It was early March in 2007 when I first heard it. I was driving a rented car from the L.A. Religious Education Congress in Anaheim to visit friends in Los Angeles and a song came on the radio that sounded like a long lost gem from a mysterious 60s girl group. The sound and feel were as familiar as a classic Motown record but the vibe and lyric were definitely 21st Century. The song was Amy Winehouse's "Rehab" and I was so floored by it that I immediately called a friend to ask if she knew anything about it.
When the London-born singer/songwriter died four years later at age 27 from alcohol poisoning, "Rehab" went from being an attitude-drenched, retro R&B anthem to a musical cautionary tale. With the release of the new documentary "Amy" this past weekend the details and characters behind that tale are on full display.
While the film's poster declares it "A Heart-Breaking Journey" and "A Ground-Breaking Motion Picture" that is only partially true; unfortunately, the phrase "Tragically All-Too-Common" also applies. Of course there was nothing remotely common about Winehouse's talent—she may have only produced two albums but she had a voice for the ages (Tony Bennett puts her in a league with Billie Holiday and Etta James)—but her story of addiction is numbingly familiar.
"Amy" is ground breaking in the sense that Winehouse came of age during an information and technology revolution in which we incessantly record our private moments. As a result, we are the beneficiaries of footage—taken by childhood friends—of a 14-year-old Amy eating a lollipop and singing "Happy Birthday" with a couple of girlfriends. We see them around the kitchen table with a big bottle of soda laughing and joking while Amy picks out a song on guitar.
As the story continues, we see a young, unknown Amy get a recording contract and begin living on her own. We see her struggle with bulimia and drug/alcohol abuse. We see her father, Mitch, trying to shoehorn his famous daughter into his reality TV program. We also see Amy with her boyfriend/husband looking like a latter-day Sid and Nancy, dissheveled and high as they stumble through London.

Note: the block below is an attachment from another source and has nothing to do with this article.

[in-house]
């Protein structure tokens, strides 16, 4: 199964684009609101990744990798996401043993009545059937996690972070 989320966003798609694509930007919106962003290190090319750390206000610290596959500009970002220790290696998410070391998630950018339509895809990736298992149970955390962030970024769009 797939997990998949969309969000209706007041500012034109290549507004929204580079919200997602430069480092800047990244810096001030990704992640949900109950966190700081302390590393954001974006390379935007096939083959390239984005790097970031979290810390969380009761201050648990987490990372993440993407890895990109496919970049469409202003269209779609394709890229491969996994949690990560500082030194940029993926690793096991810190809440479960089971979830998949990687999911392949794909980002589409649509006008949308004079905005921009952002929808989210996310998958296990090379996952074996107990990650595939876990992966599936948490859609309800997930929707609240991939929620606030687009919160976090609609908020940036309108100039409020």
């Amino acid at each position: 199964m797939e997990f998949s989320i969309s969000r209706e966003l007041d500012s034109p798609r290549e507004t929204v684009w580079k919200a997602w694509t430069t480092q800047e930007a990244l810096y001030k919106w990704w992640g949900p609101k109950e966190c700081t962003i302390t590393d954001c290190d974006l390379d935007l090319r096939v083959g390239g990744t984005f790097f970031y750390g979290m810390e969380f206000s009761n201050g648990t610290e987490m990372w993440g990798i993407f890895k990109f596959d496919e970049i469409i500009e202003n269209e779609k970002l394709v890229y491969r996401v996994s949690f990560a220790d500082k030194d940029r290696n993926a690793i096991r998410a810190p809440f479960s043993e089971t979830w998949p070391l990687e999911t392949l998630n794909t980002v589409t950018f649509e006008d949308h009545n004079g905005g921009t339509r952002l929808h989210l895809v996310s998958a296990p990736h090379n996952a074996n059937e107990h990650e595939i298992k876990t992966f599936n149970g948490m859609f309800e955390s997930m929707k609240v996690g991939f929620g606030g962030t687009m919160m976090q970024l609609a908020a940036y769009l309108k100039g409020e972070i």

Those latter images are not taken by her friends but by swarming papparazi. By that time her close childhood friends had distanced themselves due to her prodigious drug and alcohol use. Toward the end of her life, Winehouse apologized to them and tried to beat her demons—by far the most powerful moments in "Amy" are when her oldest friends talk about her addictions and how they'd been robbed of their sweet friend for so long.
Much has been made of her father disavowing the documentary director's choices but upon viewing it, Mitch Winehouse just appears to be one of many vultures looking to capitalize on his daughter's fame. He doesn't come across as the only villian by a long shot—though he is perhaps the most shameless.
Pinning her tragic death on one person is far too easy. For much of the film, Amy herself is doing her level best to court oblivion and disappear...sadly for all of us she finally succeeded.
Check out the film's trailer here: